Monday, September 27, 2010



Panzer: Sdkfz 232 6 rad (Fu)
Judging by the crew all wearing the panzer beret and the solid white cross markings on the 231, this photo was most likely taken immediately before (or after) the invasion of Poland, 1939. Note that for some reason the main armament - normally a 20 mm KwK 30, has been removed.

Monday, September 20, 2010


Drooleth ye over (but not ON, because you are viewing them on a computer screen) the classic modernist-expressionist woodcuts of Frans Masereel, published in Berlin, 1925 as:

The City

Panzer: Sdkfz. 8
Not armoured, so technically not a "Panzer", but this fourteen ton behemoth served along with them in mechanized units, mainly towing heavy artillery pieces. It should of course not be confused with its much more commonly seen "little brother" the Sdkfz. 7 which towed the legendary "88"anti-aircraft/ anti-tank guns and formed the basis for a number of specialist half-tracks.

Monday, September 13, 2010



confused, terrified


Sounds like your life really sucks.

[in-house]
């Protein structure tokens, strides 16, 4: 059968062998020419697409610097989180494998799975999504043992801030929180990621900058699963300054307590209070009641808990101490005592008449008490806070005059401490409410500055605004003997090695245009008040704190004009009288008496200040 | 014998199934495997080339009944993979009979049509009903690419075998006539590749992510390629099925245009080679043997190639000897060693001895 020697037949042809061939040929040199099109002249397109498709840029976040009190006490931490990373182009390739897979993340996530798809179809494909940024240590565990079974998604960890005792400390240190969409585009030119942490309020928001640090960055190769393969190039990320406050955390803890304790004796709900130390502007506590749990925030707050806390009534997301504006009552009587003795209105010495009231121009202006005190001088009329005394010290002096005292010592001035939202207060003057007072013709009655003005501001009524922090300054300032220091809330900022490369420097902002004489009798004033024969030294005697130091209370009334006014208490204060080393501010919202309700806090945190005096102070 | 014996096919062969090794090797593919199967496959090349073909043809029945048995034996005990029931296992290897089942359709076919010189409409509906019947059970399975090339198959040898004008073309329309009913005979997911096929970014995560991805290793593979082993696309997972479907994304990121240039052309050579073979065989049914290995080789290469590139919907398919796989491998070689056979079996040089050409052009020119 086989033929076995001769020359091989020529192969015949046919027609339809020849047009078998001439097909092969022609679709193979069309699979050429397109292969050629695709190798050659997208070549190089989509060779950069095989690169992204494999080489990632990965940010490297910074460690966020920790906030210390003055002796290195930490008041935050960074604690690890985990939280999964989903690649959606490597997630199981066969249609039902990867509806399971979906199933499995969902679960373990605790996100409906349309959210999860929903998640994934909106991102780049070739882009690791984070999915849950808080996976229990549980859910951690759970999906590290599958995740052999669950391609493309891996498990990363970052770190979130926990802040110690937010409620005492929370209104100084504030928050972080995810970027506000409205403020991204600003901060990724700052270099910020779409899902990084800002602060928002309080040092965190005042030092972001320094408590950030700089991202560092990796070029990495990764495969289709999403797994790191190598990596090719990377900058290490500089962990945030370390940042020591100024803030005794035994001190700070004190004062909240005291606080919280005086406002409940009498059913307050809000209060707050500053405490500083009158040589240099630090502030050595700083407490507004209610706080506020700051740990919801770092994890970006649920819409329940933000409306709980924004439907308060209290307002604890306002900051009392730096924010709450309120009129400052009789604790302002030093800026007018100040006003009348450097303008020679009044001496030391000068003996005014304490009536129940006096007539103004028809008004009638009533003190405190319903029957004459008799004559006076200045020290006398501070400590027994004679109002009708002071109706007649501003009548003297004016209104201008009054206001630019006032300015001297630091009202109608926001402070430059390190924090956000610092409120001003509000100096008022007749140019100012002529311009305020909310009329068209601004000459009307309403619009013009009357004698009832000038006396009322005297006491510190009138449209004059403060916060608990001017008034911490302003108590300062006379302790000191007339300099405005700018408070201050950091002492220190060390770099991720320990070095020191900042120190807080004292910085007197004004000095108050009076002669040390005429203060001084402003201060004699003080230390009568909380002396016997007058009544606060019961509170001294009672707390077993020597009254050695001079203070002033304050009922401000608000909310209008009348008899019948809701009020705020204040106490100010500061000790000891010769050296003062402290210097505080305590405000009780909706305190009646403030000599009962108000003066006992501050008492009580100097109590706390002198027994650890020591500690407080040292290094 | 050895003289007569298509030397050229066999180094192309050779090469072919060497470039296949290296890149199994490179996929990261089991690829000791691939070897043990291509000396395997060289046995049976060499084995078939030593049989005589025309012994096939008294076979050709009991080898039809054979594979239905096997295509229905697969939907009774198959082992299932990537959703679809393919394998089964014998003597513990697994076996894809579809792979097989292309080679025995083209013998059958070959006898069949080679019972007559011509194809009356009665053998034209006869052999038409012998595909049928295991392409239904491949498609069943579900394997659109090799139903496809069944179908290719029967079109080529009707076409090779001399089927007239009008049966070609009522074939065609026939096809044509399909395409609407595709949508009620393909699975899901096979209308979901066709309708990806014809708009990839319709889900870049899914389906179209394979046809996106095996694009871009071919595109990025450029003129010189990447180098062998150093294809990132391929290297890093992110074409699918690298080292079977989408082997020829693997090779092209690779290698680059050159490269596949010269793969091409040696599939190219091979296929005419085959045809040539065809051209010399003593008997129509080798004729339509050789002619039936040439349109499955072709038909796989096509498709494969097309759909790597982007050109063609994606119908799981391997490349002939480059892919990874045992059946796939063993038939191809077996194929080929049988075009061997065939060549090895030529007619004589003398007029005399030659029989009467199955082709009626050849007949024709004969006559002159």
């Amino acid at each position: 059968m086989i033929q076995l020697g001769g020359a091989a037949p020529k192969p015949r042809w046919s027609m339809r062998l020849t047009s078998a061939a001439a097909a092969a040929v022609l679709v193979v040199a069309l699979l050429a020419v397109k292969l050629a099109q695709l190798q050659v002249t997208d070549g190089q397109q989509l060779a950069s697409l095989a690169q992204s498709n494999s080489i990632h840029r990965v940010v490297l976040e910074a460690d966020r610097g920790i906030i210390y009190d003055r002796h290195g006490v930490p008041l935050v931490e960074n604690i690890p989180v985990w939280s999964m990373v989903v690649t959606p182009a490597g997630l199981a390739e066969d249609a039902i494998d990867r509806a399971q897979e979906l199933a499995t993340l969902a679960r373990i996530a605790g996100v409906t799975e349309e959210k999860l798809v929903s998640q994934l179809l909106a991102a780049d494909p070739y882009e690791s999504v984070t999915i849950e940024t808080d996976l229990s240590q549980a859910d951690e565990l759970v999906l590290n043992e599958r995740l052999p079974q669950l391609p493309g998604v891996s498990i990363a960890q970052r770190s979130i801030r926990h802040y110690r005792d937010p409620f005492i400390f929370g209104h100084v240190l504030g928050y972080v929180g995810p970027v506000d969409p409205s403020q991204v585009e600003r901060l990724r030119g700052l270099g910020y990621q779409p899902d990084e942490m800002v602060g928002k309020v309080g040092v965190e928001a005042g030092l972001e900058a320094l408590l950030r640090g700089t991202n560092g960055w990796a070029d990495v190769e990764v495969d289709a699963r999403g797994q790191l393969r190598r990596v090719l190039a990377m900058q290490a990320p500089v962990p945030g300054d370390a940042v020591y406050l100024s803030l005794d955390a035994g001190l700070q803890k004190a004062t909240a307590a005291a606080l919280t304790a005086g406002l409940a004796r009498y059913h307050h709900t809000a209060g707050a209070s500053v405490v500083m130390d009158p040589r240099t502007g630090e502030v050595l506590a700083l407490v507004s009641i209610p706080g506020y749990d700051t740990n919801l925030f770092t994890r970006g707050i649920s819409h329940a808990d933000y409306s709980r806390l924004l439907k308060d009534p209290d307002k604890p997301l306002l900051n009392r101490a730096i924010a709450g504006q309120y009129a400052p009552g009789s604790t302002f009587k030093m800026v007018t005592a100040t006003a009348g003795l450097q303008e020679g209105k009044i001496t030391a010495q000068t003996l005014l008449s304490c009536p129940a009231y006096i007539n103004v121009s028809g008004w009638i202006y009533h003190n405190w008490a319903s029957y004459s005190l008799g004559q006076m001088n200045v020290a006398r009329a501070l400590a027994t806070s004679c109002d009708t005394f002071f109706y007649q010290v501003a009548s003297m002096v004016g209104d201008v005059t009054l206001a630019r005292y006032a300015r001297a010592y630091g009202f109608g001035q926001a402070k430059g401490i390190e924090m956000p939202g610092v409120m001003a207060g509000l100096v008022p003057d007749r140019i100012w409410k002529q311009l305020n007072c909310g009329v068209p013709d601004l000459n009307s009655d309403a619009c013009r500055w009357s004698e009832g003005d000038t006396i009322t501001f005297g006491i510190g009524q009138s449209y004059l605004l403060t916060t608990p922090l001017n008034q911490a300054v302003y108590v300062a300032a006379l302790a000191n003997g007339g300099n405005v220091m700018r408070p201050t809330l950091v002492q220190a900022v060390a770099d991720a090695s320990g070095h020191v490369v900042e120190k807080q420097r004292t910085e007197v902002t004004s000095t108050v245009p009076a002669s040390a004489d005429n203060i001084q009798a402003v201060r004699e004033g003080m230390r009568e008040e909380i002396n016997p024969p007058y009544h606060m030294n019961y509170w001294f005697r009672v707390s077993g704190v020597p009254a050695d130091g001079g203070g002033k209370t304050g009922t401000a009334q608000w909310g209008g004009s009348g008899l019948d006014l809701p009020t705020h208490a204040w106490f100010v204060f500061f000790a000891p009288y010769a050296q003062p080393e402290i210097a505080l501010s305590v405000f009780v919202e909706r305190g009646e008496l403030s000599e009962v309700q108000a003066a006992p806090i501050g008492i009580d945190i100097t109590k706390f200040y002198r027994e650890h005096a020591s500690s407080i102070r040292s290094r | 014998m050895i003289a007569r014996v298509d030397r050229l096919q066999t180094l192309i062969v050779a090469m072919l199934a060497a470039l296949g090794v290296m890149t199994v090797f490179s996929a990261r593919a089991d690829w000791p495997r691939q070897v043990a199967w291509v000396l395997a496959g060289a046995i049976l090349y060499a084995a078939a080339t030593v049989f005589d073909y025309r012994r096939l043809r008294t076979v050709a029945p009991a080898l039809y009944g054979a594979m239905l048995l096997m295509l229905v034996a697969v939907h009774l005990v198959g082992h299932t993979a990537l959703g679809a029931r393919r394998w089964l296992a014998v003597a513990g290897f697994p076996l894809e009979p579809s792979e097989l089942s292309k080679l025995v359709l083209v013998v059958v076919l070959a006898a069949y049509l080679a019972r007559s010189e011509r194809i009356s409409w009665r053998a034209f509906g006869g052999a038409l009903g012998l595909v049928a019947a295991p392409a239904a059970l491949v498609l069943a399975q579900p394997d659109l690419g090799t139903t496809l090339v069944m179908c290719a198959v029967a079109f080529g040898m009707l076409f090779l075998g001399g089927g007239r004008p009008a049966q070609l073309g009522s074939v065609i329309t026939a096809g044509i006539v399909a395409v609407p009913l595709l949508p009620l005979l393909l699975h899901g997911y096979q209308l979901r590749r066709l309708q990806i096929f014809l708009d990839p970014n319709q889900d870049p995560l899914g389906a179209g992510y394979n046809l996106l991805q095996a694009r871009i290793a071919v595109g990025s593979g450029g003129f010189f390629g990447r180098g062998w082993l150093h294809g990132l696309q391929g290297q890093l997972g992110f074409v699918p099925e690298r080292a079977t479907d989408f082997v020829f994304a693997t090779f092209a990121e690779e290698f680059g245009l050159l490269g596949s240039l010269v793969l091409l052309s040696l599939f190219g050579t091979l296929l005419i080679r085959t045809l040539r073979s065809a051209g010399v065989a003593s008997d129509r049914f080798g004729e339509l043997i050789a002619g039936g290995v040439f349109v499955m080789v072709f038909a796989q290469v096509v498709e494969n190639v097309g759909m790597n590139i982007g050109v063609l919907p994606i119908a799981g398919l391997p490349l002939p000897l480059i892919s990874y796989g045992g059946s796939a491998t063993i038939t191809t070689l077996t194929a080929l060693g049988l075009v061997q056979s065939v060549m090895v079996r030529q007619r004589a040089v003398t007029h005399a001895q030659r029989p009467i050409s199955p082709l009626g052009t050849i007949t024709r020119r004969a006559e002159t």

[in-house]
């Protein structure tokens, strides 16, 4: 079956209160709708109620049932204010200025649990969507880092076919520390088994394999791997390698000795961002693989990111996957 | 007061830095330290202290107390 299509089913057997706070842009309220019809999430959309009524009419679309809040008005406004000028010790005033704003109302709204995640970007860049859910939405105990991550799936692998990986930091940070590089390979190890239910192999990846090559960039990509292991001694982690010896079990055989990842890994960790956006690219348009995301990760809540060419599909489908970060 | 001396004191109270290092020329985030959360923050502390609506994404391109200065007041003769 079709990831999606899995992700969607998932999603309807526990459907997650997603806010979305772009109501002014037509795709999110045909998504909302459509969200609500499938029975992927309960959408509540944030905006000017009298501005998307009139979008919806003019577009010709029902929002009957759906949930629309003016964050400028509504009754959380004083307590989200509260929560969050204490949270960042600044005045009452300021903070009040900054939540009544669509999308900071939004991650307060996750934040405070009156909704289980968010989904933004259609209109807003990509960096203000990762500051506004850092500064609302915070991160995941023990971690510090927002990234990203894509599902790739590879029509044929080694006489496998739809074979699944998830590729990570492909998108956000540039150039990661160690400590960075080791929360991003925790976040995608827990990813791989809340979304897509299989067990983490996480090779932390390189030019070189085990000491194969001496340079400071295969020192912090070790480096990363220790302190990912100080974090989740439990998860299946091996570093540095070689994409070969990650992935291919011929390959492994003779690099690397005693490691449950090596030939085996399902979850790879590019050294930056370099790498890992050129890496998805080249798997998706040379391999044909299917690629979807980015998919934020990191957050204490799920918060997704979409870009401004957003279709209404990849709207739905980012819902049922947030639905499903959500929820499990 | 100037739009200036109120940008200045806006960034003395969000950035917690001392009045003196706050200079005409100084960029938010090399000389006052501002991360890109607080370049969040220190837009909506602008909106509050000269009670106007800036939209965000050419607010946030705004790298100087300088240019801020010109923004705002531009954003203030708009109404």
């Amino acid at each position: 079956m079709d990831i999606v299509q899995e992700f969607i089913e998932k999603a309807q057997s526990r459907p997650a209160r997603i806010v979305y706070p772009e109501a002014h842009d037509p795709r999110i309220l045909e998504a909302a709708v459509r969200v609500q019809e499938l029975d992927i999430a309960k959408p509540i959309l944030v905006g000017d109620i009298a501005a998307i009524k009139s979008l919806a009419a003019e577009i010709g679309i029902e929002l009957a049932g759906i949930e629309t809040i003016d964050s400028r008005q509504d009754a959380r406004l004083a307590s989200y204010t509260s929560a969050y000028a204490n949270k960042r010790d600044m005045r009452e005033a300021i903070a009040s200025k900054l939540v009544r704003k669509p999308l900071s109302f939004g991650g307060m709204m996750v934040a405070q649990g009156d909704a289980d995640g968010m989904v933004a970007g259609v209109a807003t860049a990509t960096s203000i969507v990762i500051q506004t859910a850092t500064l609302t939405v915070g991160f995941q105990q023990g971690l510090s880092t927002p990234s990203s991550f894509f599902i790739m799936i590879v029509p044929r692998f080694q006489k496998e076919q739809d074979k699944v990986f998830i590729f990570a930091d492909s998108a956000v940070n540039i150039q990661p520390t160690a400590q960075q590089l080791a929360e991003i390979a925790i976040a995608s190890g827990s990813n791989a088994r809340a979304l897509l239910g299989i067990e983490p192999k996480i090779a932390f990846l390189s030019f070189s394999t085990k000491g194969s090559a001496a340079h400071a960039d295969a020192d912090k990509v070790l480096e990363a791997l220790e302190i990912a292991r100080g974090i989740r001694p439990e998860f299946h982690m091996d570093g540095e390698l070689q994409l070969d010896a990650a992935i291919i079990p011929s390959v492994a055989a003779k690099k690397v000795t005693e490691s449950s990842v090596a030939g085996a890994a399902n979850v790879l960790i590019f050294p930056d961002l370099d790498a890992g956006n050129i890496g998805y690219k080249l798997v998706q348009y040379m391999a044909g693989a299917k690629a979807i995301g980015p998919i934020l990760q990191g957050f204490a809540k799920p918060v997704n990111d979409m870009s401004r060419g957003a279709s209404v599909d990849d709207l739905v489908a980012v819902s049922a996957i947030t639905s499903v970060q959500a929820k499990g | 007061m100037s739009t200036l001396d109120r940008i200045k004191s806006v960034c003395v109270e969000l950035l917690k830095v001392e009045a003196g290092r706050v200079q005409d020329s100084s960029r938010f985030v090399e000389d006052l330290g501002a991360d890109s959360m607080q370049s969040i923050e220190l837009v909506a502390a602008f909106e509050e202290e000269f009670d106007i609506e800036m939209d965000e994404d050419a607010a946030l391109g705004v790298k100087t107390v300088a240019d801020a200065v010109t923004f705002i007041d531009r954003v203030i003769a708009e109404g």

I, however avoid that sort of thing by going to phunn places on the web, like:

The creation of freelance author Thomas Anderson who collects original WWII photos of - yes you've guessed it: The Panzers!
He has quite an interesting collection with some very rare vehicles.

Panzer: Sdkfz 252
Found on, this Sdkfz 252 munitions carrier dating back to the early days of WWII was converted into a radio vehicle (note the "star" aerial) by a Sturmgeschütz unit and still served in 1944.

Monday, September 06, 2010


Harvey Pekar did not like airports...Illustration from: Muncie, Indiana

RIP Harvey Pekar (died July 12)

Pekar brought literature and the graphic novel closer to each other, mainly known for his American Splendor, I can highly recommend one of his collaborations with cartoonist Gary Dumm :

Ego and Hubris: The Michael Malice story

Well-crafted storytelling, with the graphics perfectly fitting the Ayn Rand fueled, cubicle-and-coffee computer worker world of the protagonist.

Panzer : Tiger I, Ausf E (early production)
Damaged during transport, possibly the work of local partisans.
Note the narrow "transportation" tracks used on the Tiger, to make it fit the standard Deutsche Reichsbahn flatcars. The wide "combat" tracks were stored under the Tiger for the train ride (just visible under the bow armour plate) and had to be fitted by a workshop crew before it was ready for action.